Source: February  2016 ACBL Bridge Bulletin      

Good hand evaluation depends on deciding how well your secondary honors mesh with partner, plus the impact of distribution. Raw point count is only the first step. Would you rather hold a queen that helps take a trick, e.g., Q,-x-x facing K-J-x-x, or a king that is wasted, K-x-x facing x-x-x with the ace likely offside?

If partner bids your Q-x-x suit, that is a good sign. If LHO bids your K-x-x, that is ominous. There is no formula to tell you how much to add or subtract, which is just as well since it is important to escape point-count prison and mechanical counting. One of the most common and dismaying comments I hear is when players say, «I couldn’t possibly bid 4; I only had ‘X’ points,» or «I had to bid 4, just look at all my points.»

The best we can do is to upgrade or down-grade our original evaluation when the auction furnishes clues. Let’s say you (South) hold:  Q J 9 2  A 8 5  7 6 2  A 9 7. Playing matchpoints, the auction:
(1) Forcing.

Do you double? I hope so, because you rate to have the contract beaten in your own hand: two well-located spade tricks behind the long spades and two aces. It is possible that East holds a heart or club void, but that must be against the odds. If 4 is a normal contract and you defeat it one trick undoubled, expect a poor matchpoint result.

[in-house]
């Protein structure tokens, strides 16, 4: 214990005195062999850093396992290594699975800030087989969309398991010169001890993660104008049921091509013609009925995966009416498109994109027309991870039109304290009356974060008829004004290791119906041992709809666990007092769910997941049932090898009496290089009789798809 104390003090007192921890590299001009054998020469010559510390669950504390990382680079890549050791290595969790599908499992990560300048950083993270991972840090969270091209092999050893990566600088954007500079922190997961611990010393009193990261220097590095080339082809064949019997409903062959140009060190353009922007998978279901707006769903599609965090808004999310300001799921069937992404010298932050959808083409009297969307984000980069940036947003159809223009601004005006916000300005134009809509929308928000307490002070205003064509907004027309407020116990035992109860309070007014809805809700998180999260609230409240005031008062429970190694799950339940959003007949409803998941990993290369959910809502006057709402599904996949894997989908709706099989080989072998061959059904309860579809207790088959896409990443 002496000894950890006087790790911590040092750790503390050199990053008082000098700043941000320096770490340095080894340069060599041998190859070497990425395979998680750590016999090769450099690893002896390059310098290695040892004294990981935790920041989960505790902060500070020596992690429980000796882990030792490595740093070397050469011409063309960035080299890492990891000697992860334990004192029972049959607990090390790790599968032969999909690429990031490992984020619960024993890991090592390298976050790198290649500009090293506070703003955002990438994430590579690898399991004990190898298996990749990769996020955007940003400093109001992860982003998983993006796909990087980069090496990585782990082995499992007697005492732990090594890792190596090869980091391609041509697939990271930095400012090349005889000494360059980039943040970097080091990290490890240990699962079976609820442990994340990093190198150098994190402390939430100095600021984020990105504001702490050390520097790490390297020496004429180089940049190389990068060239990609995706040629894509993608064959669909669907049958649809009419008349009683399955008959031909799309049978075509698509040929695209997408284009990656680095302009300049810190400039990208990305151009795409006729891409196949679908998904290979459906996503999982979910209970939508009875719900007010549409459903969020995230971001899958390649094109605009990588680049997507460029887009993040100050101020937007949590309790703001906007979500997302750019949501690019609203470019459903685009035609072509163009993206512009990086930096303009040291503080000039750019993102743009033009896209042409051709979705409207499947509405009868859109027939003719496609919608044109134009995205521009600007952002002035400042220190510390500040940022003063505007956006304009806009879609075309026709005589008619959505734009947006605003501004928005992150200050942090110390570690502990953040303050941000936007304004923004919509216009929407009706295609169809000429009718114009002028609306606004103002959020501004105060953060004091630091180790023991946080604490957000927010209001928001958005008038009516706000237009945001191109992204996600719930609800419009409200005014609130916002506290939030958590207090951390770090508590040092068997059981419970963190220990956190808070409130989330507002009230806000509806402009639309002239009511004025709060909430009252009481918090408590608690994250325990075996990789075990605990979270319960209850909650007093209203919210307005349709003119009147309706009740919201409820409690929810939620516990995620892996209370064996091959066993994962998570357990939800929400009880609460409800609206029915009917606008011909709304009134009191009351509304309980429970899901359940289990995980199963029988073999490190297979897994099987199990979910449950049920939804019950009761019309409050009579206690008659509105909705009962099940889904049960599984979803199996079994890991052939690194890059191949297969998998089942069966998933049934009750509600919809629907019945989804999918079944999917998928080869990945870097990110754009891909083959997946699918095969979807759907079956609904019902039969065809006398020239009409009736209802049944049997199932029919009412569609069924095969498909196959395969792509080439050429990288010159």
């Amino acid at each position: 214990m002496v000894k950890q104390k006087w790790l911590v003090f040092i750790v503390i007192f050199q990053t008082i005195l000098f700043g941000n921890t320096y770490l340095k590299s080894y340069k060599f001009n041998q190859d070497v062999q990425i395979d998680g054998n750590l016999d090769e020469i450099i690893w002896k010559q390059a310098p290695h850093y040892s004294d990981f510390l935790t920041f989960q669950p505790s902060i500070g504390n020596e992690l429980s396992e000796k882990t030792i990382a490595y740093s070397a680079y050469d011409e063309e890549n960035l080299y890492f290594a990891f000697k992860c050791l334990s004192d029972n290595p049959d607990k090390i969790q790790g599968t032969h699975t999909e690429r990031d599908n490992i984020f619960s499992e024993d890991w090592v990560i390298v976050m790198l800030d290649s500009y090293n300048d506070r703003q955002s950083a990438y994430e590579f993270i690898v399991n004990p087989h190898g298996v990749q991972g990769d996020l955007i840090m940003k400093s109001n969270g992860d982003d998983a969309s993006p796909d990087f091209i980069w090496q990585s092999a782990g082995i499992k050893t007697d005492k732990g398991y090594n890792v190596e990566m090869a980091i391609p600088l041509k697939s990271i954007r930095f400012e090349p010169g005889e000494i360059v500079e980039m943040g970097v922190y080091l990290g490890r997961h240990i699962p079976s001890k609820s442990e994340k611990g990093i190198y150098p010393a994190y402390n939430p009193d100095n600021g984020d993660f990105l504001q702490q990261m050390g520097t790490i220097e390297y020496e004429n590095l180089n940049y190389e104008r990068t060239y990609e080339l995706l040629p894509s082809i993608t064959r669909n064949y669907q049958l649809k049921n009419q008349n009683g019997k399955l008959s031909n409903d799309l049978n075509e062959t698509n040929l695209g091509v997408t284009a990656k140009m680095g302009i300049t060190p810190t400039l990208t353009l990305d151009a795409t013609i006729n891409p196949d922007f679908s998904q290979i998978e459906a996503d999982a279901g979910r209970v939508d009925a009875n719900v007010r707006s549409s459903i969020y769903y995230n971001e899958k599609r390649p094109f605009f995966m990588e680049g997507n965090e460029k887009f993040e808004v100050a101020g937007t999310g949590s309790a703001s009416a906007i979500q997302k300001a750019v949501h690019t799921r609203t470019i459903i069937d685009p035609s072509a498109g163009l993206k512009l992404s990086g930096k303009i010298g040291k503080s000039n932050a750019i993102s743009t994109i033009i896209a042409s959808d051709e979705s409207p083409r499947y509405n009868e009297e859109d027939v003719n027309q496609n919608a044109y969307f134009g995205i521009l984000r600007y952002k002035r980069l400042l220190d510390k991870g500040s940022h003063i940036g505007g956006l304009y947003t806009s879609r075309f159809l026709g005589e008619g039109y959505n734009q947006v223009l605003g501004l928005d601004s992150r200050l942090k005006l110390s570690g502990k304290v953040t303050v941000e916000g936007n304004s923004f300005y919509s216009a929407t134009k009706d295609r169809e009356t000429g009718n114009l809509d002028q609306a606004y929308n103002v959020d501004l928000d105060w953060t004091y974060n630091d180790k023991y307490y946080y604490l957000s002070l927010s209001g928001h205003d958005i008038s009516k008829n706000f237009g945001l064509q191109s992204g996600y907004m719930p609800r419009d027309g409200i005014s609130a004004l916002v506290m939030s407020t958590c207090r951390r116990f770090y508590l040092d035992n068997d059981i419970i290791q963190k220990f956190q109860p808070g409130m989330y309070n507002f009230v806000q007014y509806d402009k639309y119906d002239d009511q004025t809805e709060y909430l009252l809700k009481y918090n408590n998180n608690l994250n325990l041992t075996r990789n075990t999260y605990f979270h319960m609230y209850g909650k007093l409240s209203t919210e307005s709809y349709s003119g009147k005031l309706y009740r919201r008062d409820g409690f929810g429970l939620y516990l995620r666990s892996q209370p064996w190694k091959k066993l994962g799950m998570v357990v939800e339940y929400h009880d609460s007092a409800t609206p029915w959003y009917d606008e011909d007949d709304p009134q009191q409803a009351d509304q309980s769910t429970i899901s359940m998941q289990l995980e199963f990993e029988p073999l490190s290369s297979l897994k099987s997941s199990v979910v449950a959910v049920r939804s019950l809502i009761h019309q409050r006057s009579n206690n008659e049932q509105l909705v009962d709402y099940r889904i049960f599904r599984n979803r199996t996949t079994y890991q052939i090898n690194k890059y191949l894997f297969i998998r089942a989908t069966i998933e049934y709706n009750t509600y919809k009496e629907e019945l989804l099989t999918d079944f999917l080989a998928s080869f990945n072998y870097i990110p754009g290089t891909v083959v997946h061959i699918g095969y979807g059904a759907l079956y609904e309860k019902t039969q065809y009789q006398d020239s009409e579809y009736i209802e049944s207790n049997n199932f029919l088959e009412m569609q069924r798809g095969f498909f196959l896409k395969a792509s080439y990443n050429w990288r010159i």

Same auction, but this time you hold:  Q J 9  K J 10  Q J 10 2  K 9 7. Would you double 4? I hope not. Your 13 HCP don’t rate to produce many defensive tricks. West has announced a balanced 10-12 points; don’t be surprised if either your K or K, or maybe even both, are swallowed up by a finesse. Your values are poorly located which diminishes their value.

Try another: LHO opens 1, partner intervenes with 2NT (minors) and RHO raises to 3, opponents vulnerable. Which of the following two hands has greater offensive potential?

A)  J 7 5  J 8 76  Q 9 5 2  K 2

B)  Q 5 4  Q J 7 6 2  5 2  A 8 2

The answer is hand A by a wide margin. Facing a distributional partner, think tricks, not points. Assign partner a representative hand for this auction. Given that the opponents seem to hold at least half the missing points, let’s give partner a minimum:  A x  x x  K J x x x  Q J 10 x x. Match that to hand A; in a diamond contract, there is one spade loser, two hearts, one diamond, and one club. Meanwhile, on defense, the opponents have an easy spade game, perhaps even a slam. These calculations strongly suggest a jump to 5. It rates to produce a worthwhile sacrifice, down three doubled, minus 500 against a vulnerable game.

And if the opponents have a slam, your jump blocks Blackwood, forcing them to guess their correct level. Your hand became much better than its point count because you fit partner’s two-suiter so well. In contrast, Hand B rates to go down at least a couple in 4 against average splits, and your defense against 4 is uncertain. Much depends on how distributional the opponents’ hands are, and the location of the K. Expect declarer to guess spades correctly; the unusual notrump often provides declarer with a roadmap.

Why bid 4 and goad them into a contract they might not reach on their own, meanwhile risking a penalty double of 4, down a few. 4 is apt to offer the opponents a fielder’s choice: Whether they bid 4 with extra shape or double holding balanced strength, they are likely to be successful. This analysis of the tactical possibilities is lost if all one does is count points.